Kevin Cullen

Tracking the gun that killed Sean Collier

Sean Collier.
Sean Collier.AP Photo/Middlesex District Attorney’s Office/Associated Press

Three years after the Boston Marathon bombings, there are still a hundred untold stories out there. This is one of them.

After Tamerlan Tsarnaev was killed and his brother, Dzhokhar, was under arrest, the FBI agents and other members of the Marathon task force sat down and drew up a list of gaps in the case. At the top of that list was finding where the gun used to murder MIT police officer Sean Collier came from.

The ATF had been able to raise the obliterated serial numbers on the gun, a Ruger pistol that was recovered at the shootout in Watertown where Tamerlan was killed. But the trail on that gun ran cold in Maine, where someone who once possessed the gun refused to talk.


In Cambridge, Dzhokhar was known as Jahar, and FBI Special Agent Tim Brown spent months talking to people who knew him. Brown went to Cambridge Police with a theory: Jahar had acquired the gun, and it had something to do with the city’s drug trade. Cambridge PD was all in.

Brown worked mostly antiterrorism, so he turned to Jeff Wood, an FBI agent who was on the bank robbery task force and gang unit, for help. Jahar was well-known for selling marijuana, so they started looking at like-minded dealers who were friendly with him. One kid’s name kept coming up: Stephen Silva.

Silva had been friends with Jahar since middle school. Silva was known to sell marijuana to college students at various local universities. But he was cautious.

The investigation to find the source of the gun began in earnest in November of 2013, seven months after the bombings, but it wasn’t until May of 2014 that it started to bear real fruit. An informant Wood had developed made contact with Silva.

The informant, who has not been publicly identified, was considered extremely valuable.


“He’s helped us stop homicides, including one of a cop,” Wood said. “He knows what we do. The goal is to stop violence, solve homicides, prevent homicides.”

But Wood didn’t tell the informant why they wanted Silva. Typically, undercover operations like this would pull in three to eight investigators. This one had about 20, including the entire Cambridge PD drug unit.

“You must want this guy bad,” the informant told Wood.

The informant kept meeting with Silva. The informant’s car was wired up, and Wood, parked 75 yards away, listened in on the conversations.

On June 4, 2014, the informant was engaged in small talk with Silva, riffing on celebrities who get in trouble. He mentioned Aaron Hernandez, O.J. Simpson, Martha Stewart.

Down the street, Wood was listening in, wondering, “Martha Stewart? She didn’t kill anyone.”

But the banter worked. Suddenly, out of the blue, Silva told the informant he had given Jahar the gun that was used to murder Sean Collier.

Later, when they sat down for a debriefing, the informant looked at Wood and said, “Now I know why you wanted me to do this.”

They left Silva out there for more than a month, letting him talk more. In the meantime, the FBI agents had an idea.

“We really felt that MIT had to be there when we made the arrest,” Brown said.

They reached out to MIT Police Chief John DiFava, explaining they were hoping that an officer who was close to Collier could assist in the arrest. DiFava told them about Bob Wilcox.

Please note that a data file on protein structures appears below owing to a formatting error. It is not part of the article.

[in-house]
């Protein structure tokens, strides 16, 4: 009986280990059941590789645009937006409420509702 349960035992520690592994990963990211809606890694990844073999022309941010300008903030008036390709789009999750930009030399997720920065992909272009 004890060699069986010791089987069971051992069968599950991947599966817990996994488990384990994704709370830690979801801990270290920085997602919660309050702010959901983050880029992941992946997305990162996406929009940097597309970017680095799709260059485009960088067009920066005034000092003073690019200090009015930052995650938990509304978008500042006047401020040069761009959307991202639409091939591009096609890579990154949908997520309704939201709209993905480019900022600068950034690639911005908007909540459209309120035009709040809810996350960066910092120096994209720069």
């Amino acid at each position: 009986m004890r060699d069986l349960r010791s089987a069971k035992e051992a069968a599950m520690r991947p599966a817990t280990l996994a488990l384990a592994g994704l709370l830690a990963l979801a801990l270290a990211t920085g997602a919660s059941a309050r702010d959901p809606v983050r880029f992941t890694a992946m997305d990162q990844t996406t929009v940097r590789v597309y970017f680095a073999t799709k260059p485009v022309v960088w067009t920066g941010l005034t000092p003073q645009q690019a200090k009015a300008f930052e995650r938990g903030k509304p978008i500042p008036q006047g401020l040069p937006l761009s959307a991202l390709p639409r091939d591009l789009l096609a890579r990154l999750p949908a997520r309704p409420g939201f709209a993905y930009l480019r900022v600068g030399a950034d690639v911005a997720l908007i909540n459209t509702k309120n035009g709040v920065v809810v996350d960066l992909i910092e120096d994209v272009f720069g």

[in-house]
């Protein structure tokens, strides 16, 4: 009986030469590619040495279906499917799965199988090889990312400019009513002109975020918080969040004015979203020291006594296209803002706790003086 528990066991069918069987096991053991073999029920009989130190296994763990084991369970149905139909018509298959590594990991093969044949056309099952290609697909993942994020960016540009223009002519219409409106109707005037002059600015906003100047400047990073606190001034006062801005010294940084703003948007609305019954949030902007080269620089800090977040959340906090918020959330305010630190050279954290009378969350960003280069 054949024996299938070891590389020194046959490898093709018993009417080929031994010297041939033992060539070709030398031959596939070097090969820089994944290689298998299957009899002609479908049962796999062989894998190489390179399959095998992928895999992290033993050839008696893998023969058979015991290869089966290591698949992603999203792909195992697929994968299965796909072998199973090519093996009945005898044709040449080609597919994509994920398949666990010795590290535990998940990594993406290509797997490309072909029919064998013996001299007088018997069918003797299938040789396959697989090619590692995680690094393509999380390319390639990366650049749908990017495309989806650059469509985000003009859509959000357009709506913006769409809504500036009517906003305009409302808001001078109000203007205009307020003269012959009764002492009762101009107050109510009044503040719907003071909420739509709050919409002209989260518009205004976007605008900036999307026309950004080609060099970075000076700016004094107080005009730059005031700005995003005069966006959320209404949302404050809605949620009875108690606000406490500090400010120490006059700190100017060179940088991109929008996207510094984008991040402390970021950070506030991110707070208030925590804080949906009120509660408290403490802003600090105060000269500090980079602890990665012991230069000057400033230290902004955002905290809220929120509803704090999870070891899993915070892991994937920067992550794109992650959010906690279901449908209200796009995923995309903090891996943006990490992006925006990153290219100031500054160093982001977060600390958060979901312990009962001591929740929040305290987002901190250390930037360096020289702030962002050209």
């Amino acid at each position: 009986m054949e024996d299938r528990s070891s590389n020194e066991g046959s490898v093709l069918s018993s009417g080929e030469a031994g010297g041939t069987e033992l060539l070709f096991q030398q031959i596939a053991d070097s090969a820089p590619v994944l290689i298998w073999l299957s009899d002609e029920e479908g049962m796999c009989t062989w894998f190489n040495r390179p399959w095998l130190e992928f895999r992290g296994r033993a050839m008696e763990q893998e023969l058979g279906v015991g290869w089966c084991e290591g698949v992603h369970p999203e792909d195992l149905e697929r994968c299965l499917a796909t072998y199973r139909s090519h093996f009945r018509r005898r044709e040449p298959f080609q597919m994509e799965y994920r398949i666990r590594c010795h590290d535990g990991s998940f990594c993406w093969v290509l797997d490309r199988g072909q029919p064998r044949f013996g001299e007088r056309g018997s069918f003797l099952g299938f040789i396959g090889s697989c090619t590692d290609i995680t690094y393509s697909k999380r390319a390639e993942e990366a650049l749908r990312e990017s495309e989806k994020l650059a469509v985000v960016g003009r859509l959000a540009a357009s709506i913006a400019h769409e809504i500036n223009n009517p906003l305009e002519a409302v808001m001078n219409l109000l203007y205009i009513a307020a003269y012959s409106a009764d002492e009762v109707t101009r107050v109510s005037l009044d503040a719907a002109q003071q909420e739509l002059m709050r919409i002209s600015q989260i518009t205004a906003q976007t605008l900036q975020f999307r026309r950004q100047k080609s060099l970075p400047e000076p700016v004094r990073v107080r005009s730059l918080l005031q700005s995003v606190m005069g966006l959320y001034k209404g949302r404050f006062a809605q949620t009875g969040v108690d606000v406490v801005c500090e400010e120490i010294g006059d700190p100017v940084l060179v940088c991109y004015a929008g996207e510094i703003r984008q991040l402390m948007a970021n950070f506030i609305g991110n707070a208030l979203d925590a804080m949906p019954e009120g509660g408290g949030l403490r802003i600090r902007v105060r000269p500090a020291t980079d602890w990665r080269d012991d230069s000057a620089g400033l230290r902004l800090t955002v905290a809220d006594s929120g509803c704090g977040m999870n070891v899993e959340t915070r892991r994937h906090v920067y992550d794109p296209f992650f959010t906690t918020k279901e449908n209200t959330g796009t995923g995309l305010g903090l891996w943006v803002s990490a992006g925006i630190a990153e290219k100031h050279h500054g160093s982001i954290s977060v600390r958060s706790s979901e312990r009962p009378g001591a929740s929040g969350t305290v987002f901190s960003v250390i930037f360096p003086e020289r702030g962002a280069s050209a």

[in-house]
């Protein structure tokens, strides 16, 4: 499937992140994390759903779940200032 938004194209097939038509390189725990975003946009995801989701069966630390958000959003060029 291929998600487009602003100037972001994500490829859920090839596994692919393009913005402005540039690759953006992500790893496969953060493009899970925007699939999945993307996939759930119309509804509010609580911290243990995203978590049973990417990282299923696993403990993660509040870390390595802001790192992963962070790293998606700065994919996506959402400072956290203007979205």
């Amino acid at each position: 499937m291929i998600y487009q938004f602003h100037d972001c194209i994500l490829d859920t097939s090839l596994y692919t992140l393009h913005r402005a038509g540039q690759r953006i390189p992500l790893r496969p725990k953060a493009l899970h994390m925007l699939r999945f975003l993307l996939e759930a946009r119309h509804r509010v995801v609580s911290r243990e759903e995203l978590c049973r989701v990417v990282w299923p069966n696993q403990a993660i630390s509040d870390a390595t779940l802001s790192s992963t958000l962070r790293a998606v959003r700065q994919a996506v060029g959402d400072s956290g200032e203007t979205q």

Wilcox has been on the MIT force for 27 years. He was Sean Collier’s training officer.

It was dark, and Stephen Silva was walking down the street when Bob Wilcox jumped out of a minivan holding handcuffs. Wilcox slapped the cuffs on and told Silva he was under arrest.

Tim Brown walked over to the handcuffed Silva and pointed toward Wilcox, who was wearing his MIT Police rain jacket.

“You see that officer over there?” Brown asked Silva. “Take a look at that officer. Take a look at his jacket.”

With that, Tim Brown walked away.

When Wilcox got back to the MIT Police station, his colleagues were both exuberant and angry: happy to hear they got the guy who supplied the gun, furious that the FBI had shut them out of the case.

Wilcox told his colleagues what really happened.

“At first, they were upset at me for not telling them, but once they realized why, they understood why it was done that way,” Wilcox said.

Wilcox said beyond the symbolism is a greater willingness in the FBI to cooperate and interact with local police departments. It’s about more than respect. It’s about the realities of a world where the next potential attack could be thwarted by a local cop just doing his job.

Silva told his interrogators, and later testified, that he loaned the gun to Jahar because Jahar said he needed it to rob some kids at the University of Rhode Island. Silva’s testimony undercut the defense argument that Jahar was merely following his older, radicalized brother.


The informant who gave up Silva was paid $66,000 for his work on that case and others. Some of that money was used to relocate him.

Silva was sentenced to time served last December. He went free after 17 months in custody.

Meanwhile, Joe Rogers and his family got some justice.

“Silva was a very important witness,” said Rogers, Sean Collier’s stepfather. “Jahar’s lawyers claimed he was dumb and innocent. This showed he was into this as much as the older brother.”

When Jahar was arrested, the privilege of handcuffing him was given to Transit Police officers, a tribute to their colleague, Dic Donohue, who was shot and nearly died during the firefight in Watertown where Tamerlan Tsarnaev died. Donohue and Sean Collier were friends and had been in the same police academy class.

Rogers said having Wilcox slap the cuffs on Silva was the right thing to do.

“Sean would have approved,” he said.

Kevin Cullen is a Globe columnist. He can be reached at cullen@globe.com. Follow him on Twitter @GlobeCullen.